3. Consider Development
Children’s emotional and cognitive capacities develop significantly throughout their childhood. Before sharing details with them, take their developmental stage into consideration. A 12 year old will want and need more specific and detailed information than a 7 year old may need. Avoid going into too much detail or overwhelming them with details. Let them guide you on how much information they need.
4. Be a Role Model
Let’s face it, children learn a lot from watching their parents: the good, the bad and the ugly. Show your children that feelings like anger and frustration are normal. If you are angry, name it. Be sure to not only show your child that it is normal to feel emotions but also demonstrate acceptable ways for them to express those emotions. Avoid holding it all in and expressing it only when the children are not around. Let them in on the realness of feelings. You will be providing them a solid model for how to handle and manage life’s biggest challenges to come.
5. Reassure. Reassure. Reassure.
Children need to feel safe and the adults in their lives are the ones who are tasked with that monumental responsibility. I am not advocating for you to tell your children that nothing bad will happen to them or near them ever as that would be a lie. You cannot predict the future. You can, however, point out that good stuff happens far more often than the bad stuff. Remind children of all the people and systems in place to keep them safe and all the healthy people around them. Reassure them that you would never knowingly put them in a dangerous situations. Highlight safety measures that are in place in they express fear over attending a certain event. Repeat as many times as necessary. When you think you’ve said it all enough, say it one more time.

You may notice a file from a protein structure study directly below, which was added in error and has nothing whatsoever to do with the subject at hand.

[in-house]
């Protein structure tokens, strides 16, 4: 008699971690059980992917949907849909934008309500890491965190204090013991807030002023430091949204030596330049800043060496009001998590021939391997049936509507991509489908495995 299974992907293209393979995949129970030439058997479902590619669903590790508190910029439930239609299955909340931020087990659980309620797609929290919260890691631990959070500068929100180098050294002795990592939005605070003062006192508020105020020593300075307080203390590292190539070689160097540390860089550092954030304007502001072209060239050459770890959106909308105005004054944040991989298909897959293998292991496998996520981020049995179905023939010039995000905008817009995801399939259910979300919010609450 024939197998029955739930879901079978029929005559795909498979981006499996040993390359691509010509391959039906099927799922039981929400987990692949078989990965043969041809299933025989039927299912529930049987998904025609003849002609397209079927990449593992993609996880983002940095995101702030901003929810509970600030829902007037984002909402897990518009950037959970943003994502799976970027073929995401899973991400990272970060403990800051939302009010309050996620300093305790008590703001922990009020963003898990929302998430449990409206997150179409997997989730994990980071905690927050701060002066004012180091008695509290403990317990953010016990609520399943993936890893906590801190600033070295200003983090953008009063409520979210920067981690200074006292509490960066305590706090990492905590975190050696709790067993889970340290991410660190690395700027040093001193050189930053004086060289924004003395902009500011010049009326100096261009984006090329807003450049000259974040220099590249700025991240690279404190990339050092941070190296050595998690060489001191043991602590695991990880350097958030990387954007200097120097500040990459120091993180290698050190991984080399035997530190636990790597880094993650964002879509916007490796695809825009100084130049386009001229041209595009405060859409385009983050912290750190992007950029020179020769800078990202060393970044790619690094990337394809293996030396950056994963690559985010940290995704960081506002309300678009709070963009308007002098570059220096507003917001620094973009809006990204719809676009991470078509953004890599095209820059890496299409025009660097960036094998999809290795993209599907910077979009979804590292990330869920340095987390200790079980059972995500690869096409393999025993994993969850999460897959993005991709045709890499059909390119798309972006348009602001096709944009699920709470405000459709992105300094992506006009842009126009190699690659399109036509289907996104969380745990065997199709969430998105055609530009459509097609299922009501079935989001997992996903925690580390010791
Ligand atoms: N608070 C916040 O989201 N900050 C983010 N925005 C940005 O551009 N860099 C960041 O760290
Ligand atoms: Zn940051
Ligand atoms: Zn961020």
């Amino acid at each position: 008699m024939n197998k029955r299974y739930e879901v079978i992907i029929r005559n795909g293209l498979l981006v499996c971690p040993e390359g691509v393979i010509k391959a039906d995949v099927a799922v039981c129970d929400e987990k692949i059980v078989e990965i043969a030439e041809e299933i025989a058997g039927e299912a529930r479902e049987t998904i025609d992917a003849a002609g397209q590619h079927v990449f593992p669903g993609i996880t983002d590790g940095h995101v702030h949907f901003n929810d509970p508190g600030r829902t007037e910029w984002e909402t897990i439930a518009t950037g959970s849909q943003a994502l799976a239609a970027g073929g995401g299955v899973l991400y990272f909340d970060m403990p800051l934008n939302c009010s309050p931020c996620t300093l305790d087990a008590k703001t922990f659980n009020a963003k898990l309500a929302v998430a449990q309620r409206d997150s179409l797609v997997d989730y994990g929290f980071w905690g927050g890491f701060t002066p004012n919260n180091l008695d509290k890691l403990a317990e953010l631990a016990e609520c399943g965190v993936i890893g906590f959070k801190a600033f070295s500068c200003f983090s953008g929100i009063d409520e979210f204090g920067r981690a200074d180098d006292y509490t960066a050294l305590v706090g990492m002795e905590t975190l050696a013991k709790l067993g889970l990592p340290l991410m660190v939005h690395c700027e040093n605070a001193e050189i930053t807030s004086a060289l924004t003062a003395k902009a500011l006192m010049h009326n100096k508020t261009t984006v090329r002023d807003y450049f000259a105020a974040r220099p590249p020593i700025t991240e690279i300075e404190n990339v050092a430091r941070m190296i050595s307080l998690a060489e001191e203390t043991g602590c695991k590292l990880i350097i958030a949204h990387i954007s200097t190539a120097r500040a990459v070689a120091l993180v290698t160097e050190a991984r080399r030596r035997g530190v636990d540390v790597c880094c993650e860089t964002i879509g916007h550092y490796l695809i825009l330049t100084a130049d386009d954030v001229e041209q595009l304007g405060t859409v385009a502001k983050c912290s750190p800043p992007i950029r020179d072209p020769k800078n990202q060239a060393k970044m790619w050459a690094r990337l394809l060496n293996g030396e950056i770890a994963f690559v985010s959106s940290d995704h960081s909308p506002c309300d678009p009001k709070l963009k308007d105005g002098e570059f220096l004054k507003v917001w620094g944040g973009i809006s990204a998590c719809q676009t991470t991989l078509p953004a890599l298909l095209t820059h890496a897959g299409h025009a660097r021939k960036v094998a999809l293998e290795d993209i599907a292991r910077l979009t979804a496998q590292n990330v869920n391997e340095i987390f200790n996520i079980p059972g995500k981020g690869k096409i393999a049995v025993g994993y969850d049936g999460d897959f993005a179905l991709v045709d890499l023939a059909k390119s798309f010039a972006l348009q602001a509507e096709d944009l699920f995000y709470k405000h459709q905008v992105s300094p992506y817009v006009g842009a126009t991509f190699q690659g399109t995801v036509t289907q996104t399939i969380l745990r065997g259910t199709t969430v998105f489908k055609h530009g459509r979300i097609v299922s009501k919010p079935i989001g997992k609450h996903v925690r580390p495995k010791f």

6. Limit Media
Television news, social media accounts and newspapers now provide non-stop, around the clock coverage of the virus outbreak. Pictures, video, audio clips; it’s all out there and it can quickly become too much for children. Be mindful of what children may be exposed to and consider whether it is necessary. I recall hearing accounts from 9/11 that many children interpreted the frequent replay of the plane hitting the tower as multiple planes hitting multiple buildings day after day. Even if you think your children aren’t watching the news with you or don’t see the headlines on the newspaper, think about what they may overhear from the next room or what they may see when the newspaper is left casually on a kitchen table.
7. Create an Open Dialogue
Children need time to process things. It is not unusual for children to need days or even weeks to develop questions or be able to express their thoughts on difficult topics. Send your child the message that you can always find time to talk with them. Many parents have success by carving out time each night around bedtime for an opportunity for children to share their experiences, thoughts, feelings and ask questions. Some parents schedule weekly one-on-one parent/child dates at a coffee shop or fast food restaurant to connect. These conversations tend to be better received when they focus on one child at a time, rather than as a family dialogue with multiple children of various developmental stages.
8. Point Out the Positive
Despite what we see on a daily basis, there are lots and lots of great things that happen locally, nationally and internationally. Seek out the good stuff and share it often with your children. Local newspapers can often be a more positive source of news, particularly for children. Highlighting the positives can also go a long way to helping children feel safe. No amount of the good stuff is too much!
9. Monitor Behavioral Changes